Connecting a router and a computer with a telephone line.
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Connecting a router and a computer with a telephone line.
I have a wifi router that doesn't reach the room with my htpc (brick walls). There is a phone line installed in the walls from the router to the htpc.
Is there a way to connect the router to the pc with the help of the phone line?
Possibly, in the US newer homes typically use CAT 3 wire for telephones. The old style telephone wiring does not have the proper twists per inch so can't say how reliable or what speed you might achieve. Another option is powerline adapters.
In addition... Depends on the age of the house but all of the telephone wiring at the other end might be located in a locked central box outside the house which is technically only accessible by the telephone company. Is it really a direct wire?
If it isn't CAT 5 it probably will not work at all. Pull out off the cover plate and post the number of wires and colors.
You could try ethernet over power lines. The necessary units are relatively inexpensive and pretty easy to set up. Throughput is pretty good if the two units are on the same electrical circuit. It works if they're not on the same circuit but not nearly as well; good enough for general internet browsing though.
They are an industry group dedicated to doing ethernet over existing telephone lines and coaxial cables typically used by cable companies. If you have ATTUverse, their cable boxes come with an ethernet port on the back that use this technology. Any room with a TV and thus a cable box can have wired ethernet access to the internet just by hooking into this rear ethernet port. Most of the HPNA devices seem to be for using coaxial cable rather than telephone lines and they are pretty expensive:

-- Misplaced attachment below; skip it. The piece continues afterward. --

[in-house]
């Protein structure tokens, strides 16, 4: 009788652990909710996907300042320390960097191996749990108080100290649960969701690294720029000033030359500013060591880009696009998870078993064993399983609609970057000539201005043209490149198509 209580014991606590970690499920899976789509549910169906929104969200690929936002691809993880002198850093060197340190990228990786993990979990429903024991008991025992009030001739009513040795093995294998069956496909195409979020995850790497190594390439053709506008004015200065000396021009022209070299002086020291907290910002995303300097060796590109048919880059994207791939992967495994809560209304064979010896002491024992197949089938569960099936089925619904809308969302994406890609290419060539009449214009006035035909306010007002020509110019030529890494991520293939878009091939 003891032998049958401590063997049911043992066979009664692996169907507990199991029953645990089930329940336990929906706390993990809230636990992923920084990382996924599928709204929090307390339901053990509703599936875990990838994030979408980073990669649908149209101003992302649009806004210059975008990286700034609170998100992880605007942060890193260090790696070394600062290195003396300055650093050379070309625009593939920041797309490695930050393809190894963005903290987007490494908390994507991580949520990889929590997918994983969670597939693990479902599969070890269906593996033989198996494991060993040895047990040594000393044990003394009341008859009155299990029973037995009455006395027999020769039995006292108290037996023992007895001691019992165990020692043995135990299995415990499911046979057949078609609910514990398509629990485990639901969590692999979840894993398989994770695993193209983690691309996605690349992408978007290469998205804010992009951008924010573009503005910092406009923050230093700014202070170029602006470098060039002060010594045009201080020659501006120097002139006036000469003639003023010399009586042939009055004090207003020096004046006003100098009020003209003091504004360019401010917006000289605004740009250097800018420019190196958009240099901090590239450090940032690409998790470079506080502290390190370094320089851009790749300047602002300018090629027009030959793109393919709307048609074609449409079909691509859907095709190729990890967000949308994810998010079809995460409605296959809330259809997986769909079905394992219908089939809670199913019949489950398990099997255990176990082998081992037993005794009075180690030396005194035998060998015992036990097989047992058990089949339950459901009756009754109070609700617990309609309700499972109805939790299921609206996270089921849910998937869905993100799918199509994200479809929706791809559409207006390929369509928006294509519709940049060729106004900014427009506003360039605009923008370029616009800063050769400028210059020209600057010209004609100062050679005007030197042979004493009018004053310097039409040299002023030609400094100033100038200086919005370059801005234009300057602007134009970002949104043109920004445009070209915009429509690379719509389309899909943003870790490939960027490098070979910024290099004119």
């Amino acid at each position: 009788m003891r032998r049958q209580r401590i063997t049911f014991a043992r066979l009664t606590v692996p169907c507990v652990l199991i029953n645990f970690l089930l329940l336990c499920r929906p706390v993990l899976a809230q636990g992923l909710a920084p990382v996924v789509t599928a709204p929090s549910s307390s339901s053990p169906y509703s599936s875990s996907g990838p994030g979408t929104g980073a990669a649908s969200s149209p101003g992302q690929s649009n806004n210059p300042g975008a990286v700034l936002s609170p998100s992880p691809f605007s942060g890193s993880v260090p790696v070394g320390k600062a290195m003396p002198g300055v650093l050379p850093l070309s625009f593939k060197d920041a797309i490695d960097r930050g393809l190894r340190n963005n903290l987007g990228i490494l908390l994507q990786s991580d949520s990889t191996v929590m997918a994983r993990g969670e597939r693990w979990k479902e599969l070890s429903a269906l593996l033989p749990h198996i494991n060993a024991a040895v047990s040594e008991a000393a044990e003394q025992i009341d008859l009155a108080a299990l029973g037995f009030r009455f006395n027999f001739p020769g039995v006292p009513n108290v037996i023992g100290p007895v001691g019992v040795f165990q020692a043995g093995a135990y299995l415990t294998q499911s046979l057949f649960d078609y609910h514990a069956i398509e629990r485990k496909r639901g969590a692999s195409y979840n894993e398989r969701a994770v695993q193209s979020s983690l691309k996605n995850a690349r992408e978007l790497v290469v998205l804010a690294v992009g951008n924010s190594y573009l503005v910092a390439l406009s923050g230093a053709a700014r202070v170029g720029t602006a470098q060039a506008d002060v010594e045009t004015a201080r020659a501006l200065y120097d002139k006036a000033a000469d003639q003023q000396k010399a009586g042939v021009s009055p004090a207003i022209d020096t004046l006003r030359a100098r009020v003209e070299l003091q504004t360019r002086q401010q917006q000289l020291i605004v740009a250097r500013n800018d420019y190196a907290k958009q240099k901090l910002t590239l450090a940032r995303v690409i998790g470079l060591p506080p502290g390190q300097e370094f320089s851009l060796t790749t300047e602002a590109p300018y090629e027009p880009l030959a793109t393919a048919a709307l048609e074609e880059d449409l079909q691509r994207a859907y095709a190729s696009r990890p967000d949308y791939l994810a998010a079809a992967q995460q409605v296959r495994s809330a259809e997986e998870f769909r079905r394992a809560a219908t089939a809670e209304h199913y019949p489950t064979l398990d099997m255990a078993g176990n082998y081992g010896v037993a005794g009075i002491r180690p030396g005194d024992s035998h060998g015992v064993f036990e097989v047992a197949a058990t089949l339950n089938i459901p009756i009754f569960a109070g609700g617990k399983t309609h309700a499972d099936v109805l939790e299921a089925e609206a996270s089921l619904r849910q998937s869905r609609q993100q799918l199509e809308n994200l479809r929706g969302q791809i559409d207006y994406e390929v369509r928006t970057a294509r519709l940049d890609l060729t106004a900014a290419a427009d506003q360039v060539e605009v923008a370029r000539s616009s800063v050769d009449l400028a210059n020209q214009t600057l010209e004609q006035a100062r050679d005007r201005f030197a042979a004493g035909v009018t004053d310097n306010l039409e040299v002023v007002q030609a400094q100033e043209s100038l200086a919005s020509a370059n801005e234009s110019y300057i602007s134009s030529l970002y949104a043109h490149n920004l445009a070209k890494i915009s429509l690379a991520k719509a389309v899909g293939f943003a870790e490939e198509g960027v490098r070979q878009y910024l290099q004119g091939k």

You can use the wire as long as you disconnect it from any other service. You can't easily use it when phone (POTS) is active. If inactive even some very old wiring will work. Nic's will set up q and adjust for poor speeds or you can just set to 10.
I'd just go out and buy $25 pair of powerline adapters. I've used them for years.
Thanks a lot for your suggestions. POE is not possible because of different circuits/phases being involved.
I did manage to connect the two pair phone line in the wall using RJ45 connectors at both ends to the computer and my router. It's supposed to be a 10baseTx connection using only 1,2,3,6 pins. I found this on another forum. I used ethtool to drop the speed of my built-in NIC to 10 duplex full.
I am supposed to get atleast 9 MBits connection. But I don't. I get lots of dropped packets pinging the router. 75% or more.
ifconfig idicates an equal number of errors and and overruns. And they increase whenever I send and receive packets like in apt-get which also takes forever.
I am in Asia. My bandwidth speed is 1MB which is slow but I do get volume.
Are the errors and overruns due to packet size? But then ping size is about 64K.
You never posted any information about the phone wiring? If the wiring isn't at least CAT 3 quality then you can not assume your supposed to get any particular Mb/s.
Is the phone wire twisted pairs? If so make sure that wires connecting 1,2 and 3,6 are on the same pair. If the wire is not in separate pairs, does not have enough twists per inch or not wiring the pairs correctly will cause packet loss.
Lowering the MTU might help but if the wiring isn't suitable there isn't anything you can do.
In almost every US home the phone company always installed 4 wires to each box. Not sure what they did in Asia. You can sometime use - side common and get by with three wires.
If you only have two good wires then get a modem/adapter. They convert ethernet to serial. Usually they are kind of expensive but work good if your wiring isn't too bad. We've use those to maintain a system left over from ATT unix times.
I tested my connections of the cat3 wires to RJ45 jacks and found that, I had crosswired one of the wires. I found my error by checking them for continuity using a 9V battery and a multimeter.
I'm totally relieved. I saved a bunch of money and, I got to use my existing wiring. The learing experience is even better.
I still get a few errors so I will look into lowering the MTU.
A big thanks to everyone.
You guys rock.
I have 4 lead phone wire everywhere in my house. CAT 5 wasn't invented when I built it in my youth. The thinking then was to run coax to every room. Since then I have run CAT 5 to many rooms, however the idea of being able to utilize the phone lines is tempting. About a decade ago, the twisted pair got disconnected, and have been used for nothing since.